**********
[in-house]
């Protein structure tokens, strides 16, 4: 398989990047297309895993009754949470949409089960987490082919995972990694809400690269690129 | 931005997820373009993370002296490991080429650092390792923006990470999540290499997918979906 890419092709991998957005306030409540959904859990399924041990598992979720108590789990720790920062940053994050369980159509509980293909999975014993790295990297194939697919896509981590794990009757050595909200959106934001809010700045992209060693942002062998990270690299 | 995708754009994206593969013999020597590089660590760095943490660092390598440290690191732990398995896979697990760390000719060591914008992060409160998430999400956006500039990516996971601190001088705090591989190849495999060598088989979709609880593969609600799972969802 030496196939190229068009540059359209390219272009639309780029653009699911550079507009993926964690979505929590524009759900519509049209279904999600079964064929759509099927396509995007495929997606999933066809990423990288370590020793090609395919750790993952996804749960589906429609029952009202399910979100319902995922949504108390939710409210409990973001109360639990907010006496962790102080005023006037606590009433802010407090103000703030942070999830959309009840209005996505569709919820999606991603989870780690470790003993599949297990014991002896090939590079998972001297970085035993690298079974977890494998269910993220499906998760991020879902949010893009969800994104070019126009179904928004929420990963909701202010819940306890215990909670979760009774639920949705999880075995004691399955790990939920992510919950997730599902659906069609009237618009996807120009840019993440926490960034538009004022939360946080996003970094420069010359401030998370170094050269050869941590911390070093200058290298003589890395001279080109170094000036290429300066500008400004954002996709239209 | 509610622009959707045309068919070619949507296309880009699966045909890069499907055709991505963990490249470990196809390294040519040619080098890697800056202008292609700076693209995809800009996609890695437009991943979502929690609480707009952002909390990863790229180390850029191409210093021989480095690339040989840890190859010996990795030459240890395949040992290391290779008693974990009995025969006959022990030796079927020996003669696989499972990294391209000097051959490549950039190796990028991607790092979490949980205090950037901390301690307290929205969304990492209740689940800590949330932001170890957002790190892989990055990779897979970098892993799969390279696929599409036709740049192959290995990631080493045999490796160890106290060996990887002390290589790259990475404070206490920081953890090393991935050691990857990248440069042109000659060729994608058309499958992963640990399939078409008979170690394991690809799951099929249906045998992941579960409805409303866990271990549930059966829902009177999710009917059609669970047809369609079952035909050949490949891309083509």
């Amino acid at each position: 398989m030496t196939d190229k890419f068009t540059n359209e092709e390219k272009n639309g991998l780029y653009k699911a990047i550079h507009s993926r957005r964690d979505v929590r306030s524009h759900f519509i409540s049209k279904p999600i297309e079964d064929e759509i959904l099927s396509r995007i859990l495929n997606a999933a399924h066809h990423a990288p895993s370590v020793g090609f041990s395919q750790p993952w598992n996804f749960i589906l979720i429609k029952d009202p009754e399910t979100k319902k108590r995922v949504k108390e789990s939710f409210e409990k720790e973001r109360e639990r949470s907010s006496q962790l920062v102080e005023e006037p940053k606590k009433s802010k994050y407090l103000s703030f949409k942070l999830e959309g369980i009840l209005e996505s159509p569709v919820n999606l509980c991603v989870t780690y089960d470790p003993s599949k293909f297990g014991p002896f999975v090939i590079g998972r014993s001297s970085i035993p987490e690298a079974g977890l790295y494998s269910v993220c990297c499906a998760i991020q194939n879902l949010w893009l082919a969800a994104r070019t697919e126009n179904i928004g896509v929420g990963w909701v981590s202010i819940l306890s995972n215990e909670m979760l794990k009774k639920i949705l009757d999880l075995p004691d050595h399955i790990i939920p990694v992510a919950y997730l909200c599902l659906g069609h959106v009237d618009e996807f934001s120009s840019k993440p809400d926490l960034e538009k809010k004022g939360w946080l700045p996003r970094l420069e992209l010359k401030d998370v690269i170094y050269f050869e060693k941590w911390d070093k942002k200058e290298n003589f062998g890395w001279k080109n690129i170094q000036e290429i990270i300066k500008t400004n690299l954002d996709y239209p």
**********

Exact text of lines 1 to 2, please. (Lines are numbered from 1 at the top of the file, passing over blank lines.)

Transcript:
[in-house]
């Protein structure tokens, strides 16, 4: 398989990047297309895993009754949470949409089960987490082919995972990694809400690269690129 | 931005997820373009993370002296490991080429650092390792923006990470999540290499997918979906 890419092709991998957005306030409540959904859990399924041990598992979720108590789990720790920062940053994050369980159509509980293909999975014993790295990297194939697919896509981590794990009757050595909200959106934001809010700045992209060693942002062998990270690299 | 995708754009994206593969013999020597590089660590760095943490660092390598440290690191732990398995896979697990760390000719060591914008992060409160998430999400956006500039990516996971601190001088705090591989190849495999060598088989979709609880593969609600799972969802 030496196939190229068009540059359209390219272009639309780029653009699911550079507009993926964690979505929590524009759900519509049209279904999600079964064929759509099927396509995007495929997606999933066809990423990288370590020793090609395919750790993952996804749960589906429609029952009202399910979100319902995922949504108390939710409210409990973001109360639990907010006496962790102080005023006037606590009433802010407090103000703030942070999830959309009840209005996505569709919820999606991603989870780690470790003993599949297990014991002896090939590079998972001297970085035993690298079974977890494998269910993220499906998760991020879902949010893009969800994104070019126009179904928004929420990963909701202010819940306890215990909670979760009774639920949705999880075995004691399955790990939920992510919950997730599902659906069609009237618009996807120009840019993440926490960034538009004022939360946080996003970094420069010359401030998370170094050269050869941590911390070093200058290298003589890395001279080109170094000036290429300066500008400004954002996709239209 | 509610622009959707045309068919070619949507296309880009699966045909890069499907055709991505963990490249470990196809390294040519040619080098890697800056202008292609700076693209995809800009996609890695437009991943979502929690609480707009952002909390990863790229180390850029191409210093021989480095690339040989840890190859010996990795030459240890395949040992290391290779008693974990009995025969006959022990030796079927020996003669696989499972990294391209000097051959490549950039190796990028991607790092979490949980205090950037901390301690307290929205969304990492209740689940800590949330932001170890957002790190892989990055990779897979970098892993799969390279696929599409036709740049192959290995990631080493045999490796160890106290060996990887002390290589790259990475404070206490920081953890090393991935050691990857990248440069042109000659060729994608058309499958992963640990399939078409008979170690394991690809799951099929249906045998992941579960409805409303866990271990549930059966829902009177999710009917059609669970047809369609079952035909050949490949891309083509």